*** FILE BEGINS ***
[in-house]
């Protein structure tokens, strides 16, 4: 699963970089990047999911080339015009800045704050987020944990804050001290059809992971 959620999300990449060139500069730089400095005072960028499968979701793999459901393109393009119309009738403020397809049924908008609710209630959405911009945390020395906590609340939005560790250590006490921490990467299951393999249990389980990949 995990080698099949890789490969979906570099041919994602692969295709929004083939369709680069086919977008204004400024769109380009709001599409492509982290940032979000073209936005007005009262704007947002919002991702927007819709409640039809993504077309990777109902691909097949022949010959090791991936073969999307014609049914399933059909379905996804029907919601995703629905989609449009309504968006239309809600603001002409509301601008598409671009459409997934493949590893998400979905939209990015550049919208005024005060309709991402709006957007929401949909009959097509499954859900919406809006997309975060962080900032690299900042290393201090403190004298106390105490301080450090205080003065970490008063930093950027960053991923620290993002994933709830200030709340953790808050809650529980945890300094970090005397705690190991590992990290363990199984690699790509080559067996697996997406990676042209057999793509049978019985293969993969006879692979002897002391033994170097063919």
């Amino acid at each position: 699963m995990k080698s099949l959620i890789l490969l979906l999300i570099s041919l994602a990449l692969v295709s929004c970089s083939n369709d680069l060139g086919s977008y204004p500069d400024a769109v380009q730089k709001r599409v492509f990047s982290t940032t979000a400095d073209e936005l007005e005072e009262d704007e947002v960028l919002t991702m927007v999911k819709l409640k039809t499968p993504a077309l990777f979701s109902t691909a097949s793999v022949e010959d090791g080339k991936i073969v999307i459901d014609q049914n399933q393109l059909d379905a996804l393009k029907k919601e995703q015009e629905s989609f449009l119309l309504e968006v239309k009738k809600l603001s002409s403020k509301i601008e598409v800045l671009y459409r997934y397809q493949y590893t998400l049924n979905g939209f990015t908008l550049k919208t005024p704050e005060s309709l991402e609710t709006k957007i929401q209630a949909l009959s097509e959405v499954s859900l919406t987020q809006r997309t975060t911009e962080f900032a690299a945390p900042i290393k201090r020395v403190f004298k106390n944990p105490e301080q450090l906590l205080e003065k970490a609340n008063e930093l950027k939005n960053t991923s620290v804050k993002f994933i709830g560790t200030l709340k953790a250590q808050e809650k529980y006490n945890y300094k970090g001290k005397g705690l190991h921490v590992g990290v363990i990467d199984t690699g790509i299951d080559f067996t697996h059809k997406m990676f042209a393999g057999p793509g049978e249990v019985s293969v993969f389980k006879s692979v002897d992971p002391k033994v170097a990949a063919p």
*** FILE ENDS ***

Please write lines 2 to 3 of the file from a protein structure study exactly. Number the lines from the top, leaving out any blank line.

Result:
């Protein structure tokens, strides 16, 4: 699963970089990047999911080339015009800045704050987020944990804050001290059809992971 959620999300990449060139500069730089400095005072960028499968979701793999459901393109393009119309009738403020397809049924908008609710209630959405911009945390020395906590609340939005560790250590006490921490990467299951393999249990389980990949 995990080698099949890789490969979906570099041919994602692969295709929004083939369709680069086919977008204004400024769109380009709001599409492509982290940032979000073209936005007005009262704007947002919002991702927007819709409640039809993504077309990777109902691909097949022949010959090791991936073969999307014609049914399933059909379905996804029907919601995703629905989609449009309504968006239309809600603001002409509301601008598409671009459409997934493949590893998400979905939209990015550049919208005024005060309709991402709006957007929401949909009959097509499954859900919406809006997309975060962080900032690299900042290393201090403190004298106390105490301080450090205080003065970490008063930093950027960053991923620290993002994933709830200030709340953790808050809650529980945890300094970090005397705690190991590992990290363990199984690699790509080559067996697996997406990676042209057999793509049978019985293969993969006879692979002897002391033994170097063919």
């Amino acid at each position: 699963m995990k080698s099949l959620i890789l490969l979906l999300i570099s041919l994602a990449l692969v295709s929004c970089s083939n369709d680069l060139g086919s977008y204004p500069d400024a769109v380009q730089k709001r599409v492509f990047s982290t940032t979000a400095d073209e936005l007005e005072e009262d704007e947002v960028l919002t991702m927007v999911k819709l409640k039809t499968p993504a077309l990777f979701s109902t691909a097949s793999v022949e010959d090791g080339k991936i073969v999307i459901d014609q049914n399933q393109l059909d379905a996804l393009k029907k919601e995703q015009e629905s989609f449009l119309l309504e968006v239309k009738k809600l603001s002409s403020k509301i601008e598409v800045l671009y459409r997934y397809q493949y590893t998400l049924n979905g939209f990015t908008l550049k919208t005024p704050e005060s309709l991402e609710t709006k957007i929401q209630a949909l009959s097509e959405v499954s859900l919406t987020q809006r997309t975060t911009e962080f900032a690299a945390p900042i290393k201090r020395v403190f004298k106390n944990p105490e301080q450090l906590l205080e003065k970490a609340n008063e930093l950027k939005n960053t991923s620290v804050k993002f994933i709830g560790t200030l709340k953790a250590q808050e809650k529980y006490n945890y300094k970090g001290k005397g705690l190991h921490v590992g990290v363990i990467d199984t690699g790509i299951d080559f067996t697996h059809k997406m990676f042209a393999g057999p793509g049978e249990v019985s293969v993969f389980k006879s692979v002897d992971p002391k033994v170097a990949a063919p």